Hey, there, Jane Austen, you clever, well-informed person whom I imagine had a great deal of conversation! You’re the focus of two weeks worth of New Commons Project programming at my university, UMF. Specifically, your novel, Persuasion, has been chosen as the subject of our examination. UMF faculty, staff, and students + the Farmington community at large are reading or rereading your novel in light of its nomination as one of the texts important to think about today (in 2018). No mere relic of of 1818, we look to your Persuasion to learn more about how people interact with each other, how we value relationships, and how we can follow our hearts.
On November 28 I ventured to campus (remember, I’m on medical leave) to chat with my colleagues and the UMF community about this novel. I talked about the passage shown above, which illustrates Anne Elliot’s definition of good company. Actually, I read the entire scene where Anne and William Elliot talk about their cousins and what makes up good, even great, company. Here’s the passage, quoted from Project Gutenberg’s webpage:
They visited in Laura Place, they had the cards of Dowager Viscountess Dalrymple, and the Honourable Miss Carteret, to be arranged wherever they might be most visible: and “Our cousins in Laura Place,”–“Our cousin, Lady Dalrymple and Miss Carteret,” were talked of to everybody.
Anne was ashamed. Had Lady Dalrymple and her daughter even been very agreeable, she would still have been ashamed of the agitation they created, but they were nothing. There was no superiority of manner, accomplishment, or understanding. Lady Dalrymple had acquired the name of “a charming woman,” because she had a smile and a civil answer for everybody. Miss Carteret, with still less to say, was so plain and so awkward, that she would never have been tolerated in Camden Place but for her birth.
Lady Russell confessed she had expected something better; but yet “it was an acquaintance worth having;” and when Anne ventured to speak her opinion of them to Mr Elliot, he agreed to their being nothing in themselves, but still maintained that, as a family connexion, as good company, as those who would collect good company around them, they had their value. Anne smiled and said,
“My idea of good company, Mr Elliot, is the company of clever, well-informed people, who have a great deal of conversation; that is what I call good company.”
“You are mistaken,” said he gently, “that is not good company; that is the best. Good company requires only birth, education, and manners, and with regard to education is not very nice. Birth and good manners are essential; but a little learning is by no means a dangerous thing in good company; on the contrary, it will do very well. My cousin Anne shakes her head. She is not satisfied. She is fastidious. My dear cousin” (sitting down by her), “you have a better right to be fastidious than almost any other woman I know; but will it answer? Will it make you happy? Will it not be wiser to accept the society of those good ladies in Laura Place, and enjoy all the advantages of the connexion as far as possible? You may depend upon it, that they will move in the first set in Bath this winter, and as rank is rank, your being known to be related to them will have its use in fixing your family (our family let me say) in that degree of consideration which we must all wish for.”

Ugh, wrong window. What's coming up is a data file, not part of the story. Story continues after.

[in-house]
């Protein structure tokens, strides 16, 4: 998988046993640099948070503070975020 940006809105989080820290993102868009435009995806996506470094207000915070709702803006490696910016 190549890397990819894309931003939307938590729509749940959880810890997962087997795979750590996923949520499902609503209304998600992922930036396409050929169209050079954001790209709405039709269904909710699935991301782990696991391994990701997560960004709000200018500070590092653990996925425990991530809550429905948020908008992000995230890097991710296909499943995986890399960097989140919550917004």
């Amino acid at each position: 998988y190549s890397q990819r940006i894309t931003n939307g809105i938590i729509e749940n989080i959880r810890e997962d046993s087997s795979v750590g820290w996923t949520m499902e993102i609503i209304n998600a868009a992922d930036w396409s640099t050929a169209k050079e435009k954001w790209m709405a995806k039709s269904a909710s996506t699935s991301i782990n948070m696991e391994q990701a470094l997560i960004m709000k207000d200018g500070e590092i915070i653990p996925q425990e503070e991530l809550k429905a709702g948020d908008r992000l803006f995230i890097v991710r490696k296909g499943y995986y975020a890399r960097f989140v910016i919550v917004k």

I asked the audience to think about three things: 1) the concept of “good company,” 2) the distinction between birth/rank and quality of person, and 3) the idea of choice.
Because we are reading Austen’s novel with the notion of its contemporariness, in other words, our need to read it in 2018, I wanted the crowd to think about what we can take away from this passage and really any passage from Austen’s work. Why is it still relevant for us to read Austen today? Because she offers us universal advice on how to live. Her novels are about people as individuals, people as a part of families, and people as a part of society. Whether it’s 1818 or 2018, we must think about how we identify ourselves in relation to others. We must think about when we make our own decisions based on our own needs, or when we try to appease others and even sacrifice our own desires. Austen shows us that in Persuasion especially.
The next time you take a look at Persuasion think about how you may find yourselves in situations similar to Anne’s. Ponder how you relate to the people around you, their expectations, and your own sense of self.